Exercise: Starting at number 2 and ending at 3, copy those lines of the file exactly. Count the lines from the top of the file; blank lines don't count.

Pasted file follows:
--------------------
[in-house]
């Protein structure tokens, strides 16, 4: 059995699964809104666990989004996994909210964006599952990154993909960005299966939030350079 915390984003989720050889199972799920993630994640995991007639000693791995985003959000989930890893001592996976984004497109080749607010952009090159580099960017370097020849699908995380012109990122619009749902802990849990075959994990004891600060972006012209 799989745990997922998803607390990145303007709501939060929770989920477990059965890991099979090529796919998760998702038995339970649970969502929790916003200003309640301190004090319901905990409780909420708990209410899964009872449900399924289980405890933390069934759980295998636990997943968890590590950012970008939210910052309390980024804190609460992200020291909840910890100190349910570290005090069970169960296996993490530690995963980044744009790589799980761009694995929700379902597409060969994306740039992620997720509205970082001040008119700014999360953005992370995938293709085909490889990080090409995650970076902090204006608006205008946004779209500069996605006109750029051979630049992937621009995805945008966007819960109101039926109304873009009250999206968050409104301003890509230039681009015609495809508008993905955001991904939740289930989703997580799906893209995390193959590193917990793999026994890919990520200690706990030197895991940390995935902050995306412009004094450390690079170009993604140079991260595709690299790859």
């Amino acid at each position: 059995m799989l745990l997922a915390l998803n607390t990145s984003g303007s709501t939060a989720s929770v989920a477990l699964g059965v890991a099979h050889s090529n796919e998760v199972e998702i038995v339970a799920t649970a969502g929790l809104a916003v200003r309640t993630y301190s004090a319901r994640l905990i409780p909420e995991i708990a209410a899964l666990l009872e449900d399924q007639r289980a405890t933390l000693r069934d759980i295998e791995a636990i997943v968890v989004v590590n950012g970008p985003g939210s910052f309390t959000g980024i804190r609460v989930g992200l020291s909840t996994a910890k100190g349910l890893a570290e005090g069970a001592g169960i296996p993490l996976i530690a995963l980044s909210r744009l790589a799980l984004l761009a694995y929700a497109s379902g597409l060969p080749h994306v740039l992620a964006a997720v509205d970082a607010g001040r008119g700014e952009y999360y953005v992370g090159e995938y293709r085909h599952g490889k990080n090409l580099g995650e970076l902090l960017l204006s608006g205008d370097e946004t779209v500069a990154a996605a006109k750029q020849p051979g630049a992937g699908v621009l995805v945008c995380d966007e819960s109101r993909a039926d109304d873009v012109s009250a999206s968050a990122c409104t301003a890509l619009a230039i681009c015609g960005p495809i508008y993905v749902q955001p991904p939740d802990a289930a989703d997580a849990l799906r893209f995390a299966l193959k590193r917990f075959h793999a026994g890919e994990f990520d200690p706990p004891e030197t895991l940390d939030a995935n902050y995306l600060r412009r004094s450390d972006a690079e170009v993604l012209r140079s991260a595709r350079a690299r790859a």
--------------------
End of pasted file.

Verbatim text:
């Protein structure tokens, strides 16, 4: 059995699964809104666990989004996994909210964006599952990154993909960005299966939030350079 915390984003989720050889199972799920993630994640995991007639000693791995985003959000989930890893001592996976984004497109080749607010952009090159580099960017370097020849699908995380012109990122619009749902802990849990075959994990004891600060972006012209 799989745990997922998803607390990145303007709501939060929770989920477990059965890991099979090529796919998760998702038995339970649970969502929790916003200003309640301190004090319901905990409780909420708990209410899964009872449900399924289980405890933390069934759980295998636990997943968890590590950012970008939210910052309390980024804190609460992200020291909840910890100190349910570290005090069970169960296996993490530690995963980044744009790589799980761009694995929700379902597409060969994306740039992620997720509205970082001040008119700014999360953005992370995938293709085909490889990080090409995650970076902090204006608006205008946004779209500069996605006109750029051979630049992937621009995805945008966007819960109101039926109304873009009250999206968050409104301003890509230039681009015609495809508008993905955001991904939740289930989703997580799906893209995390193959590193917990793999026994890919990520200690706990030197895991940390995935902050995306412009004094450390690079170009993604140079991260595709690299790859």
């Amino acid at each position: 059995m799989l745990l997922a915390l998803n607390t990145s984003g303007s709501t939060a989720s929770v989920a477990l699964g059965v890991a099979h050889s090529n796919e998760v199972e998702i038995v339970a799920t649970a969502g929790l809104a916003v200003r309640t993630y301190s004090a319901r994640l905990i409780p909420e995991i708990a209410a899964l666990l009872e449900d399924q007639r289980a405890t933390l000693r069934d759980i295998e791995a636990i997943v968890v989004v590590n950012g970008p985003g939210s910052f309390t959000g980024i804190r609460v989930g992200l020291s909840t996994a910890k100190g349910l890893a570290e005090g069970a001592g169960i296996p993490l996976i530690a995963l980044s909210r744009l790589a799980l984004l761009a694995y929700a497109s379902g597409l060969p080749h994306v740039l992620a964006a997720v509205d970082a607010g001040r008119g700014e952009y999360y953005v992370g090159e995938y293709r085909h599952g490889k990080n090409l580099g995650e970076l902090l960017l204006s608006g205008d370097e946004t779209v500069a990154a996605a006109k750029q020849p051979g630049a992937g699908v621009l995805v945008c995380d966007e819960s109101r993909a039926d109304d873009v012109s009250a999206s968050a990122c409104t301003a890509l619009a230039i681009c015609g960005p495809i508008y993905v749902q955001p991904p939740d802990a289930a989703d997580a849990l799906r893209f995390a299966l193959k590193r917990f075959h793999a026994g890919e994990f990520d200690p706990p004891e030197t895991l940390d939030a995935n902050y995306l600060r412009r004094s450390d972006a690079e170009v993604l012209r140079s991260a595709r350079a690299r790859a």